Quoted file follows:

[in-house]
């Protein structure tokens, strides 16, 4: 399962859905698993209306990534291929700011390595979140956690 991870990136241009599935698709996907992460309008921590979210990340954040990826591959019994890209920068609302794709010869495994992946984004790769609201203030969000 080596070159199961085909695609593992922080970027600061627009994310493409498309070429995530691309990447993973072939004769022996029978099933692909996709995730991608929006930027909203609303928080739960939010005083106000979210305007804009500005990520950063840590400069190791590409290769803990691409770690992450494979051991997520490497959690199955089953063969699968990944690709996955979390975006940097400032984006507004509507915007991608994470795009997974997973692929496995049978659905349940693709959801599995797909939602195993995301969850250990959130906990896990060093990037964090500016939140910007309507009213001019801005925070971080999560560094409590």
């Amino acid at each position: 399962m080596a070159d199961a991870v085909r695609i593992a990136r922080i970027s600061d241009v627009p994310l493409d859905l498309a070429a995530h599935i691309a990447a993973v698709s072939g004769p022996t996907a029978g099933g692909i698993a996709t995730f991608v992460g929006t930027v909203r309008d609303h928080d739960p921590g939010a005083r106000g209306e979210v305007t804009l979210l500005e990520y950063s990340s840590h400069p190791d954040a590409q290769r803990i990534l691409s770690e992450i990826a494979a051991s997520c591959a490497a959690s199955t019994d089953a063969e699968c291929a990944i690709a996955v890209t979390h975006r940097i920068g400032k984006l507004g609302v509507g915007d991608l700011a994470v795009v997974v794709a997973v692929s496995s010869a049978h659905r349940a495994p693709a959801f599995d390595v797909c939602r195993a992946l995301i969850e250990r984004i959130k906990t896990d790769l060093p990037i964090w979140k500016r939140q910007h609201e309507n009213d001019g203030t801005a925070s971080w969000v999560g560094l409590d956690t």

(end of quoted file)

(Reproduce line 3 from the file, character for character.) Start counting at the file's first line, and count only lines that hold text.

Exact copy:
């Amino acid at each position: 399962m080596a070159d199961a991870v085909r695609i593992a990136r922080i970027s600061d241009v627009p994310l493409d859905l498309a070429a995530h599935i691309a990447a993973v698709s072939g004769p022996t996907a029978g099933g692909i698993a996709t995730f991608v992460g929006t930027v909203r309008d609303h928080d739960p921590g939010a005083r106000g209306e979210v305007t804009l979210l500005e990520y950063s990340s840590h400069p190791d954040a590409q290769r803990i990534l691409s770690e992450i990826a494979a051991s997520c591959a490497a959690s199955t019994d089953a063969e699968c291929a990944i690709a996955v890209t979390h975006r940097i920068g400032k984006l507004g609302v509507g915007d991608l700011a994470v795009v997974v794709a997973v692929s496995s010869a049978h659905r349940a495994p693709a959801f599995d390595v797909c939602r195993a992946l995301i969850e250990r984004i959130k906990t896990d790769l060093p990037i964090w979140k500016r939140q910007h609201e309507n009213d001019g203030t801005a925070s971080w969000v999560g560094l409590d956690t």